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From each and all, if God hath not forsaken Our land, and left us to an evil choice,

Written on the adoption of Pinckney's Resolutions, in the Loud as the summer thunderbolt shall waken

House of Representatives, and the passage of Calhoun's "Bill of Abominations" to a second reading, in the Senate of the United States.


Now, by our fathers' ashes! where's the spirit Of the true-hearted and the unshackled gone? Sons of old freemen, do we but inherit

Their names alone?

Is the old Pilgrim spirit quench'd within us? Stoops the proud manhood of our souls so low, That Mammon's lure or Party's wile can win us To silence now?

No. When our land to ruin's brink is verging,
In God's name, let us speak while there is time!
Now, when the padlocks for our lips are forging,

What! shall we henceforth humbly ask as favors Rights all our own? In madness shall we barter, For treacherous peace, the FREEDOM Nature gave us, God and our charter?

Here shall the statesman seek the free to fetter? Here Lynch law light its horrid fires on high? And, in the church, their proud and skill'd abettor, Make truth a lie?


Startling and stern! the Northern winds shall bear it
Over Potomac's to St. Mary's wave;

And buried Freedom shall awake to hear it
Within her grave.

Oh, let that voice go forth! The bondman sighing
By Santee's wave, in Mississippi's cane,
Shall feel the hope, within his bosom dying,
Revive again.
Let it go forth! The millions who are gazing
Sadly upon us from afar, shall smile,
And unto God devout thanksgiving raising,
Bless us the while.

Oh, for your ancient freedom, pure and holy,
For the deliverance of a groaning earth,
For the wrong'd captive, bleeding, crush'd and lowly,
Let it go forth!

Sons of the best of fathers! will ye falter
With all they left ye peril'd and at stake?
Ho! once again on Freedom's holy altar

The fire awake!

Prayer-strengthen'd for the trial, come together,
Put on the harness for the moral fight,
And, with the blessing of your heavenly Father,



Elijah Parrish Lovejoy was shot down by a mob at Alton Illinois, 11th mo. 7th, 1837, for exercising in his paper his right of free speech with regard to American Slavery.

I'm the voice of blood! and I wail along
As the winds sweep sullenly by;
All choked and still is its wonted song,
As soft, or solemn, or brisk, or strong,

It sung to the answering sky.

One breath, one shuddering breath—a moan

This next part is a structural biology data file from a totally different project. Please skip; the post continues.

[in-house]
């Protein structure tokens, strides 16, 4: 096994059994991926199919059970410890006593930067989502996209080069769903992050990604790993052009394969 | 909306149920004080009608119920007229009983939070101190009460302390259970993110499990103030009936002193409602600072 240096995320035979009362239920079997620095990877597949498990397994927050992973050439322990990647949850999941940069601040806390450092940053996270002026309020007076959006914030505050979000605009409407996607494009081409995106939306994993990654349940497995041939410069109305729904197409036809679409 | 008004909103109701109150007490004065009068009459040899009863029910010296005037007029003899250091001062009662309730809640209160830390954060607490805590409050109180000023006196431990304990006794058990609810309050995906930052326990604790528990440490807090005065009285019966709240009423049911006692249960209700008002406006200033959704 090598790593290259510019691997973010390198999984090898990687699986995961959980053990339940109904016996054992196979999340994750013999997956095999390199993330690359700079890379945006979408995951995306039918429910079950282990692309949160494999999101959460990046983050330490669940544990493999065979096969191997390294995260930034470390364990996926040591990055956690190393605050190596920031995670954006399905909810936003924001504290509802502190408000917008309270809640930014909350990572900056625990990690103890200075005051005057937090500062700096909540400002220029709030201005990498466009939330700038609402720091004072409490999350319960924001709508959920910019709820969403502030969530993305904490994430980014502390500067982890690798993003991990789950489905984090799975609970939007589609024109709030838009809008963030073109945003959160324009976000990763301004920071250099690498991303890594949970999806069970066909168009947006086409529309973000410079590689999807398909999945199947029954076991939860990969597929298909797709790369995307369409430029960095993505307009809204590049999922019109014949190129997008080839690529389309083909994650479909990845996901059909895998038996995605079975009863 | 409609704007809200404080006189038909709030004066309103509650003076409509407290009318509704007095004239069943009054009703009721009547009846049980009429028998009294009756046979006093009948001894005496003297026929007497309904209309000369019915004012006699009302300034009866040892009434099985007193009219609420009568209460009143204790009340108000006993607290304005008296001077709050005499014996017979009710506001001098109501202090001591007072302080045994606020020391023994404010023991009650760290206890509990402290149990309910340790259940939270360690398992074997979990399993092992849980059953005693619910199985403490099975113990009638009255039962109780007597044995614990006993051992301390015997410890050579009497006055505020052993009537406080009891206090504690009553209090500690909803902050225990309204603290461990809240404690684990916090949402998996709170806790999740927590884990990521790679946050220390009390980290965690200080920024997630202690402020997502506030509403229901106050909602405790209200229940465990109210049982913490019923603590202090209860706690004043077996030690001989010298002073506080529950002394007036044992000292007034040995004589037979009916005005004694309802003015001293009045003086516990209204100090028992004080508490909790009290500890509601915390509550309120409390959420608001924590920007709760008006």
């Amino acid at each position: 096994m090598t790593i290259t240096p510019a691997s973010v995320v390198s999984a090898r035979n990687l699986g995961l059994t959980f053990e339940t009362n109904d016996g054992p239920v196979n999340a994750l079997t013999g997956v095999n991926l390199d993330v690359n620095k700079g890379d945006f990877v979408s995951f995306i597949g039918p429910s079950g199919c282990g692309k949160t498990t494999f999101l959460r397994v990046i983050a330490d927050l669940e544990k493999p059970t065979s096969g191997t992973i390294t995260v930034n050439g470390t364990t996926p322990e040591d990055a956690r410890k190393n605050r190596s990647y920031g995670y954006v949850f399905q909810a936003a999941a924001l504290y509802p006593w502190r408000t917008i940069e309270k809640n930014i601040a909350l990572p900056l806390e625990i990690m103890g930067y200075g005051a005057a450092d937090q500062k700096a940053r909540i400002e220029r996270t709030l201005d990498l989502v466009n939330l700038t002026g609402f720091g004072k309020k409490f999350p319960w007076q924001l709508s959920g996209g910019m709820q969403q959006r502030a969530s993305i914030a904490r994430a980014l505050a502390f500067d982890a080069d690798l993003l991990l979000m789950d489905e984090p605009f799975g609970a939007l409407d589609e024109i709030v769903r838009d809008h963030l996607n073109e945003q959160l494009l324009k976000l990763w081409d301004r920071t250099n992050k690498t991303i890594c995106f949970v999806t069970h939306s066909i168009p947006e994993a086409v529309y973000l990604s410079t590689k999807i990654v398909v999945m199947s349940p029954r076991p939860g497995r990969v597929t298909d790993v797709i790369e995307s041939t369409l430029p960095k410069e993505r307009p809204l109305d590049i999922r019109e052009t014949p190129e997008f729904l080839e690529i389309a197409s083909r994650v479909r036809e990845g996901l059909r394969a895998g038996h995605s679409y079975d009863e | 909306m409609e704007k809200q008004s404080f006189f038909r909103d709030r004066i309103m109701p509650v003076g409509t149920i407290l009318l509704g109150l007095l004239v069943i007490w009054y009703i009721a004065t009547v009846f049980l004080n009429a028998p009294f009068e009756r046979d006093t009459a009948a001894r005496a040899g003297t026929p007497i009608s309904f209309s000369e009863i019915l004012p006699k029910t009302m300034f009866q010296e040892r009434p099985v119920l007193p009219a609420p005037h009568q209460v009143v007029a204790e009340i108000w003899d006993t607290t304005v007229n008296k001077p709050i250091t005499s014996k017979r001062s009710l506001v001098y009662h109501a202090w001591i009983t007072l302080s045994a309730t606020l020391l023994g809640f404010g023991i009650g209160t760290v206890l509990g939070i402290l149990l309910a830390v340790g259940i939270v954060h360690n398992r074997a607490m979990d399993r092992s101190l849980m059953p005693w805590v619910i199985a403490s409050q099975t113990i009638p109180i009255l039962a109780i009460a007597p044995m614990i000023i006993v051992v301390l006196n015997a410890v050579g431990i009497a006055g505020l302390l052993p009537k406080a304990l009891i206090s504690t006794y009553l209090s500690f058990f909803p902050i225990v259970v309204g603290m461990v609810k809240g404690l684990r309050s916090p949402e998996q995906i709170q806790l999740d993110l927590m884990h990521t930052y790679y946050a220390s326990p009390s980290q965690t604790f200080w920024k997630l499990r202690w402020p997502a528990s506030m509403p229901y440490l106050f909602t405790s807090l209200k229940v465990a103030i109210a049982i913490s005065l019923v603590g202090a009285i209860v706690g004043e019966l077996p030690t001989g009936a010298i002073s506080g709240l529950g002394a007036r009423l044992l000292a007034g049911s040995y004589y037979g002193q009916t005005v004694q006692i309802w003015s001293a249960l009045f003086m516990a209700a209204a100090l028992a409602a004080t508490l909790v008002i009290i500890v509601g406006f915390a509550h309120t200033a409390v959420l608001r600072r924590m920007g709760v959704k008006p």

Like the flap of a pall on a coffin of stone,
Or a dead man's long last sigh!

It comes to thee, ALTON, by day or by night,
Where Freedom's champion stood;

And the child, when he hears it, shall cry for light,
Though the sun is high, and the day is bright;
And the mother, in frantic mood,
Shall shriek as it mutters, the cradle near,
In a whisper so loud that the dead might hear,

In street, lane, and alley, in parlor and hall,
That sepulchre voice is there
Crying-Hear, hear the martyr's imploring call!
O God! see the blood!-how it follows the ball,
As he sinks like the song of despair;
But I come-the precursor of sorrow, I come
In church-aisle and dwelling, in cellar and dome,
To cry with the tongue of the air ;-

"O could ye not hear when the young mother plead For the babe starting wild by her side?— Must her husband's cold bosom then pillow her head, And her warm kiss, impressed on the lips of the dead,

Excite no emotion but pride!

I tell thee, Proud City, the vengeance of God,
Shall be felt, if not feared, on thy Golgotha sod,
Where the Martyr of Liberty died.'"

Rouse, rouse thee!-or purchase for Freedom a

And bury your hopes in her grave,—
Then, hush'd be the glee of your laborers proud,
As, driven with the mule and the ass, in a crowd
They slink to the task of a slave,

With a curse on their lip and a scowl in their eye,
As they mope by your tomb-stones and tauntingly


"Ho! here go the sons of the brave?"



Weep-for a brother fallen!--weep for him
Who first hath found a glorious martyrdom!
Weep for the broken heart!-the desolate home,
Whose light of gladness is for ever dim!
Who of us, next, on Slavery's bloody altar

Shall meet his doom? Thou only knowest, God!
Yet will we tread the path our brother trod,
Trusting in Thee! Our spirits shall not falter
Amid the darkness of the coming strife,

Though drunk with agony the soul should reel!
Here, LOVEJOY! on thy bloody grave we kneel,
And pledge anew our fortune-honor-life-
All-for the slave!

Farewell!-thy rest is won!